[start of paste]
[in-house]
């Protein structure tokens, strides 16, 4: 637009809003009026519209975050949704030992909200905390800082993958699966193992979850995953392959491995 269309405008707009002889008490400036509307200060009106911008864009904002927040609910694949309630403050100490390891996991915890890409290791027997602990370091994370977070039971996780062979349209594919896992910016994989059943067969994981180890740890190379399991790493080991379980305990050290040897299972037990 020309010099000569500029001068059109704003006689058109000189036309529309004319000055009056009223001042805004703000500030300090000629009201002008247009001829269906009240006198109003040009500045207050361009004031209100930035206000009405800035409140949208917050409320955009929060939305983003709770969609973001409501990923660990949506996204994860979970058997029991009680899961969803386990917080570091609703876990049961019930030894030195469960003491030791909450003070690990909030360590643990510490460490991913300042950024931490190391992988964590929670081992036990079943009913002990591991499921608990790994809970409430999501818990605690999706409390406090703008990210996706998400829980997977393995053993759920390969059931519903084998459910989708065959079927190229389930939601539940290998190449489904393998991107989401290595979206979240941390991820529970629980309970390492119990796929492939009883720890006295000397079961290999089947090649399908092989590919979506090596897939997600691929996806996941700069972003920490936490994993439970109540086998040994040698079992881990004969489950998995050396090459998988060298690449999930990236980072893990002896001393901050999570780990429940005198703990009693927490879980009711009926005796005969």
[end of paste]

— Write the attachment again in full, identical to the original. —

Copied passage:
[in-house]
């Protein structure tokens, strides 16, 4: 637009809003009026519209975050949704030992909200905390800082993958699966193992979850995953392959491995 269309405008707009002889008490400036509307200060009106911008864009904002927040609910694949309630403050100490390891996991915890890409290791027997602990370091994370977070039971996780062979349209594919896992910016994989059943067969994981180890740890190379399991790493080991379980305990050290040897299972037990 020309010099000569500029001068059109704003006689058109000189036309529309004319000055009056009223001042805004703000500030300090000629009201002008247009001829269906009240006198109003040009500045207050361009004031209100930035206000009405800035409140949208917050409320955009929060939305983003709770969609973001409501990923660990949506996204994860979970058997029991009680899961969803386990917080570091609703876990049961019930030894030195469960003491030791909450003070690990909030360590643990510490460490991913300042950024931490190391992988964590929670081992036990079943009913002990591991499921608990790994809970409430999501818990605690999706409390406090703008990210996706998400829980997977393995053993759920390969059931519903084998459910989708065959079927190229389930939601539940290998190449489904393998991107989401290595979206979240941390991820529970629980309970390492119990796929492939009883720890006295000397079961290999089947090649399908092989590919979506090596897939997600691929996806996941700069972003920490936490994993439970109540086998040994040698079992881990004969489950998995050396090459998988060298690449999930990236980072893990002896001393901050999570780990429940005198703990009693927490879980009711009926005796005969």